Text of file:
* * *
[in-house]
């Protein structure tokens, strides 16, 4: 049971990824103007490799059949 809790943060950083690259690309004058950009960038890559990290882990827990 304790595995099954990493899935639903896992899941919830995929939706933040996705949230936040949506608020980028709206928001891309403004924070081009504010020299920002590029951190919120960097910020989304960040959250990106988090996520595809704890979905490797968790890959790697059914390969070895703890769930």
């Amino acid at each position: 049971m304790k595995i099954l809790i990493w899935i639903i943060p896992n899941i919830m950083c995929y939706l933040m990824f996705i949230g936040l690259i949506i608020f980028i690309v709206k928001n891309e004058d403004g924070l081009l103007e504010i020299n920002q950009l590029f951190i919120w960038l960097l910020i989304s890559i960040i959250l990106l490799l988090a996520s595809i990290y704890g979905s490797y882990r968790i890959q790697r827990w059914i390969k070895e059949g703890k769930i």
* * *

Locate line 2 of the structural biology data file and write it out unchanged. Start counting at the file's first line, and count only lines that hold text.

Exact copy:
């Protein structure tokens, strides 16, 4: 049971990824103007490799059949 809790943060950083690259690309004058950009960038890559990290882990827990 304790595995099954990493899935639903896992899941919830995929939706933040996705949230936040949506608020980028709206928001891309403004924070081009504010020299920002590029951190919120960097910020989304960040959250990106988090996520595809704890979905490797968790890959790697059914390969070895703890769930």